Tagsaction movies animation australian film backlots bad movies blockbusters bordwell clampett clause 101 close analysis criticism disney documentary film as heritage herzog humour indiana jones james bond james cameron kael looney tunes lucas matthew guy miff mocap obituary peter jackson pixar planning in victoria planning news politics science fiction silent film simcity spielberg star trek star wars superheroes tarantino tintin trailers vpp reform welles westerns zemeckis
Follow / Subscribe
Monthly Archives: January 2007
The Thin Blue Line (Errol Morris, 1988)
I mean, The Thin Blue Line is very influenced by noir. It is, in its essence, a noir-like story… if you asked me, “What are the main ingredients of noir?”, I’d say that it’s not the moody lighting, it’s not the canted Dutch angles. To me it’s the feeling of inexorability, almost the form of Greek tragedy, the feeling that things inexorably move towards some disaster without the ability of anyone involved to change the outcome, to do otherwise.
Errol Morris, interviewed by Tom Ryan for Senses of Cinema
Errol Morris stumbled into the subject of his best documentary, The Thin Blue Line. In 1985 he was researching a documentary about Dr James Grigson, a psychiatrist notorious for giving testimony in court cases that led to death sentences for the accused. The research included speaking to those who had been the subject of Grigson’s testimony, and one of the prisoners he spoke to was Randall Adams, then into his seventh year of imprisonment after being sentenced to death for the 1976 shooting of police officer Robert Wood in Dallas. Adams’ death sentence had by that time been commuted, but he was still in jail and protesting his innocence. Morris started looking into the case and quickly became convinced that Adams was indeed innocent. More than that, it became very clear who had killed Robert Wood. Morris abandoned his original project and turned his efforts to building the case for Adams’ innocence. The resulting film was The Thin Blue Line, still the definitive example of an investigative documentary. The film would be important if only for its impact on that case. Yet it’s much more interesting than a simple exploration of a particular crime and its consequences; it is a triumph of execution that has been enormously influential on both documentaries and fiction films since.
I don’t have much time for Trump, but he is pretty articulate in commenting on the movie, although I don’t know if “get yourself a different woman” is the message I’d take from the film. Nevertheless, it’s interesting to hear the comments of a modern-day William Randolph Hearst on the movie. It’s a shame that Morris’ interview is squirrelled away on the web and largely unseen, but Trump’s “you’re fired” shenanigans are on TV.
(My own main piece on Kane is here.)
One of the holy grails of special effects for a few years now has been the fully realistic all-digital animated human. Computer animated human characters have been passed off as real for fleeting shots, most often to replace stunt people, but nobody has ever given one any kind of serious acting to do. Yet people have been assuming it was just around the corner for years, with the general assumption being that someone would use digital technology to try to bring back a deceased star (existing gestures in this direction, like Marlon Brando in Superman Returns, have always used manipulated footage of the original actor).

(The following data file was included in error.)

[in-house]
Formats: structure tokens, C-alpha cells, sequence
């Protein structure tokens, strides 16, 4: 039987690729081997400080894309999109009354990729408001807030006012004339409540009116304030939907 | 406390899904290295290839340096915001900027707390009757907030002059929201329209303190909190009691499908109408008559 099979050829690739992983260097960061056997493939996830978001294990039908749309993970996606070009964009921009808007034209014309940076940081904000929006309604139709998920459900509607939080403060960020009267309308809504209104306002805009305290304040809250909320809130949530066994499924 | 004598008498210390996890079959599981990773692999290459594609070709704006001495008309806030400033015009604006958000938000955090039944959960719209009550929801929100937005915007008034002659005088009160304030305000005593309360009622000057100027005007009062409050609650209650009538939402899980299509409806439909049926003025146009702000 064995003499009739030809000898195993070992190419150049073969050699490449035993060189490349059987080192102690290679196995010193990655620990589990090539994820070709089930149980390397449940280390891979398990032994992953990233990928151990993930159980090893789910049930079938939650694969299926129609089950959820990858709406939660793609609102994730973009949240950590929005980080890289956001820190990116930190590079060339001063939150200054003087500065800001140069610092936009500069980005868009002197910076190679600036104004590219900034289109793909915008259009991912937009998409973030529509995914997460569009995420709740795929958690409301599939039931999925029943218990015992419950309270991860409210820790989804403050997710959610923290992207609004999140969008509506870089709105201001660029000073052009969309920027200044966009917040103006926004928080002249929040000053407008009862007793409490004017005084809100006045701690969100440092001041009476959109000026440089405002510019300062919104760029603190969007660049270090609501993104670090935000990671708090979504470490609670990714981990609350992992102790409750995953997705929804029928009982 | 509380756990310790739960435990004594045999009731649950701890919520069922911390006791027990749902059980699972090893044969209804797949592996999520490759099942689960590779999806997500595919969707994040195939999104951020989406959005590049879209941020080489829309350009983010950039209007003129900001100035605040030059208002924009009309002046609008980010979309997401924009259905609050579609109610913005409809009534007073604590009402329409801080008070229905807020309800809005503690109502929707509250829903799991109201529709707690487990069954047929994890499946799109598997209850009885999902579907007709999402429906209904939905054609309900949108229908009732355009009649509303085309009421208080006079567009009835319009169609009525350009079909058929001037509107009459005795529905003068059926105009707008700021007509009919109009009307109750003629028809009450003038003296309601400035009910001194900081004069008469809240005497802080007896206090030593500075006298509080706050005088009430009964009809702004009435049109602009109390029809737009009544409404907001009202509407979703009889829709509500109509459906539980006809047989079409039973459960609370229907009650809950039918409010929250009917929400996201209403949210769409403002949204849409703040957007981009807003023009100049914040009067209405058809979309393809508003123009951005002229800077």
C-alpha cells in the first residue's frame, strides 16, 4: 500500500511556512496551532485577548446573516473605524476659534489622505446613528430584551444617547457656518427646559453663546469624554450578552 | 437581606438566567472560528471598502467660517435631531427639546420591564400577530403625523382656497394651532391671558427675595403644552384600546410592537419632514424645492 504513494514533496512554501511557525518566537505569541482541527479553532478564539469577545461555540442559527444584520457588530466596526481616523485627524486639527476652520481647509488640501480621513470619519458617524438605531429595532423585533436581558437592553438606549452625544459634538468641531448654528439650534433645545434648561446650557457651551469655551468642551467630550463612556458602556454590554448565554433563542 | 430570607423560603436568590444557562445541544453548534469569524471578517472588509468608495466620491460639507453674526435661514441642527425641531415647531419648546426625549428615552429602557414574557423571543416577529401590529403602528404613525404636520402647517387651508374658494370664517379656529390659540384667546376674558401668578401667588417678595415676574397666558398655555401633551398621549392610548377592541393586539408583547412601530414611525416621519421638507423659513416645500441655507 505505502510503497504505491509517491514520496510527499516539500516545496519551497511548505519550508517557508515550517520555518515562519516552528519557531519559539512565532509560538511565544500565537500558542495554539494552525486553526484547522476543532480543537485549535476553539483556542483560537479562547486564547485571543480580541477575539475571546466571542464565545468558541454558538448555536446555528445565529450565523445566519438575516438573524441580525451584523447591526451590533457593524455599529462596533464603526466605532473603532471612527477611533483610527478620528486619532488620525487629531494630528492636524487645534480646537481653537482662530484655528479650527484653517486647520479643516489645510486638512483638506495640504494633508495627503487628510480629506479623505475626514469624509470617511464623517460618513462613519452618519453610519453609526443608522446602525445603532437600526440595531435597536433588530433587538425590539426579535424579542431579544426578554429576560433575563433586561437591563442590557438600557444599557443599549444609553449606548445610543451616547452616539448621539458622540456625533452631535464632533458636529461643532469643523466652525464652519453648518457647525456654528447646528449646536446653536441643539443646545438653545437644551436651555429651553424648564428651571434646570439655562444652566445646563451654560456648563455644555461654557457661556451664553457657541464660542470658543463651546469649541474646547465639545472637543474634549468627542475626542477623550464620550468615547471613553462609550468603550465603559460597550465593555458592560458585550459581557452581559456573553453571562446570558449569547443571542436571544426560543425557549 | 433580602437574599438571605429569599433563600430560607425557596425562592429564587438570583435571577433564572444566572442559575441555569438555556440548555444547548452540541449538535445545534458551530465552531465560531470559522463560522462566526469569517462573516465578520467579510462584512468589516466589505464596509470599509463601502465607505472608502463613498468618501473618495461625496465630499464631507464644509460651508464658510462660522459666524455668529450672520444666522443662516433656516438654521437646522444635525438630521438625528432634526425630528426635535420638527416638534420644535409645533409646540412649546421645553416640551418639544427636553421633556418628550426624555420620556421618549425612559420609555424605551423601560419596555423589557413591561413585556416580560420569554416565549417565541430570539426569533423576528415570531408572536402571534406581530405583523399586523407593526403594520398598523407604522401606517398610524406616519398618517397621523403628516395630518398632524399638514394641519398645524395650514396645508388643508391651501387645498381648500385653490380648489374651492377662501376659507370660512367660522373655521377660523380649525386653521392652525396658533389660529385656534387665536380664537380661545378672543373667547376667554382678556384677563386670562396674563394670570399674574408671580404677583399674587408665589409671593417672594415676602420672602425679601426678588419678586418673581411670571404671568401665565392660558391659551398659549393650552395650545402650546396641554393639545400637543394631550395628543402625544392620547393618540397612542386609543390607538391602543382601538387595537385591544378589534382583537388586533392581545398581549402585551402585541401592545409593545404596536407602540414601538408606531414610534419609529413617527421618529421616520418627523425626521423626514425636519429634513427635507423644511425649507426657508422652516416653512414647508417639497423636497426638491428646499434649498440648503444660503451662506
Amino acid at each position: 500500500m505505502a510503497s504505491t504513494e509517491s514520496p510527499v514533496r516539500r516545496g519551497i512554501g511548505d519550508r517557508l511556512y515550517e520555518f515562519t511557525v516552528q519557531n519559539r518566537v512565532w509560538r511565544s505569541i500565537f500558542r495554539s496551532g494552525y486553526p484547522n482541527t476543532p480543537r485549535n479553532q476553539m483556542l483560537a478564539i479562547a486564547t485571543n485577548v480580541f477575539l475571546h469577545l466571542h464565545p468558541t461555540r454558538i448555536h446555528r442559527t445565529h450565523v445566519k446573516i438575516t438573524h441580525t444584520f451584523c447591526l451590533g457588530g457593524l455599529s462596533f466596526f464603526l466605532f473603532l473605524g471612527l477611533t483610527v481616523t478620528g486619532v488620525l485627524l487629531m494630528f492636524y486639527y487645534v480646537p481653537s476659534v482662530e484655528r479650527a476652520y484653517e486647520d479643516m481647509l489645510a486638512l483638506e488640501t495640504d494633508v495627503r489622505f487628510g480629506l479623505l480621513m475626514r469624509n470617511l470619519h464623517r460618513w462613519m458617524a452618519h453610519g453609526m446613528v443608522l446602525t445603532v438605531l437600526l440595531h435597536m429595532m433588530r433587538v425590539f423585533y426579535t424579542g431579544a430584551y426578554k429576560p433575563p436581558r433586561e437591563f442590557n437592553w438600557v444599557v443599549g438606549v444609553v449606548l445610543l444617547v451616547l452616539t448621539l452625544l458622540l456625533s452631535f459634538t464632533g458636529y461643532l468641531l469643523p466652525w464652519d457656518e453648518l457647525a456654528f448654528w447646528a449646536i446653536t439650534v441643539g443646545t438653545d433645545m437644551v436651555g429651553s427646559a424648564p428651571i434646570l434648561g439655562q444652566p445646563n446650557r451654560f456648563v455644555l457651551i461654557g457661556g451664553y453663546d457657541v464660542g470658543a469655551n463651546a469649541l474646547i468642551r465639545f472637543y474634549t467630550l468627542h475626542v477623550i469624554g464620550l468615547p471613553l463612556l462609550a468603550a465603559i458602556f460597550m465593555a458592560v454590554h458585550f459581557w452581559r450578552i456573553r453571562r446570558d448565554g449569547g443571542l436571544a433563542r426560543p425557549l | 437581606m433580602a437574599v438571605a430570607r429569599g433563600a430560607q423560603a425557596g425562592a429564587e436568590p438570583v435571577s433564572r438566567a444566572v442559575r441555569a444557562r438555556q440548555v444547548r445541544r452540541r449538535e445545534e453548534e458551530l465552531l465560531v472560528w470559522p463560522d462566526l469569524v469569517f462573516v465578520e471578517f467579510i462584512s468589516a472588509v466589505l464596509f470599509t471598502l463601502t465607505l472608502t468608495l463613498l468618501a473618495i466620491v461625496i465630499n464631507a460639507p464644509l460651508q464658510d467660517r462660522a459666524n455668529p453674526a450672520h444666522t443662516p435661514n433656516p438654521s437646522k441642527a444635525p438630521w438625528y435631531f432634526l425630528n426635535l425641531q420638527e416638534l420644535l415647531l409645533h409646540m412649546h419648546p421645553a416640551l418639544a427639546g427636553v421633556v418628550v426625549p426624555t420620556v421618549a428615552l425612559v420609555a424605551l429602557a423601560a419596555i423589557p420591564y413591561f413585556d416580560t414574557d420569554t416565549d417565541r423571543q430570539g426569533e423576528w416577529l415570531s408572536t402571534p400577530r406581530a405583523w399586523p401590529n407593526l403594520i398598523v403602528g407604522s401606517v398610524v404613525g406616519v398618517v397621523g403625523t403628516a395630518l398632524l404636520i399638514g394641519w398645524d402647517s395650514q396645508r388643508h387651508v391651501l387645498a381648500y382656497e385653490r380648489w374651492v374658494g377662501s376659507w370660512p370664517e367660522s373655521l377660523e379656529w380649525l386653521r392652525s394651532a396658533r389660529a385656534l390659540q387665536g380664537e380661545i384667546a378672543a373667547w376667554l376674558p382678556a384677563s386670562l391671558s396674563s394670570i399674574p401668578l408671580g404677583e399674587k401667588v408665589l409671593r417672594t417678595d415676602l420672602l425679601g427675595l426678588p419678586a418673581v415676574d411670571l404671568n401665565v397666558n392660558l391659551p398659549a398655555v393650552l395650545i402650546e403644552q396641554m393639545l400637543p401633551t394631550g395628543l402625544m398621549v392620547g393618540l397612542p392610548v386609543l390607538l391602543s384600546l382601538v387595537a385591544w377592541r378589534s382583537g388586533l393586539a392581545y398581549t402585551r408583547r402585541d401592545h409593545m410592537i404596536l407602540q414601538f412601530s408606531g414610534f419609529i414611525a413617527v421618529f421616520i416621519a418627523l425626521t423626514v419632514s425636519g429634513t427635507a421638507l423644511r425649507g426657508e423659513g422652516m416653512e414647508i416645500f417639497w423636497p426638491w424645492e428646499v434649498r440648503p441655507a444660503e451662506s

Happy Feet (George Miller, 2006)
Happy Feet is a computer animated film about a free-spirited penguin, Mumble, who dances when all around him only sing. Watching it, I felt a sense of disconnection from my fellow filmgoers that matched that of its protagonist. This was a feel good dancing penguin movie, right? One which has been met by widespread audience and critical acclaim. One which, the ads insist, has “audiences floating out of the cinema on feel good clouds.” So what was the Happy Feet I saw? The film I saw was obviously well-intentioned, but it was poorly made, lamentably unmusical, and, well… depressing.
Original French Title: Du Rififi Chez Les Hommes
Note: This article includes some moderate spoilers.
As a French-made noir by an American-born writer-director, Jules Dassin’s Rififi is an example of the film noir movement coming full circle. The genre had been kicked off, in part, by the arrival in Hollywood of directors fleeing wartime Germany, such as Fritz Lang, Otto Preminger and Billy Wilder. Just a few years later, though, the flow of talent had been reversed. American-born Jules Dassin was blacklisted in the anti-communist hysteria of the early fifties, and was forced first to Britain and then France in the search for work. Rififi, his first French film, folds a Gallic sensibility back into the American / German generic hybrid of noir: it anticipates the French obsession with gangster pictures that emerged a few years later in New Wave films such as Godard’s Bande à part / Band of Outsiders. The result is a fascinating blend, and a definitive example of a classic film emerging from enormously difficult personal circumstances.
In a not very timely post, I wanted to take a moment to reflect on the films that I wish were available on DVD here in Australia but aren’t, and express the (belated) Christmas wish that we might see these before next year.
Generally I think that we’re actually pretty well off in this country, even given the lesser release schedules we get compared to the US. There are a couple of animation collections that I’m pretty much resigned to never seeing (further waves of Disney Treasures, for example), but generally it seems most of the things we want we eventually get. This is particularly the case with smaller distributors (notably Madman) getting up more steam and increasingly filling the niche that outfits like Criterion do in the US. (In fact, I watched their version of Rififi the other day, and my hunch is it is a port of the Criterion version).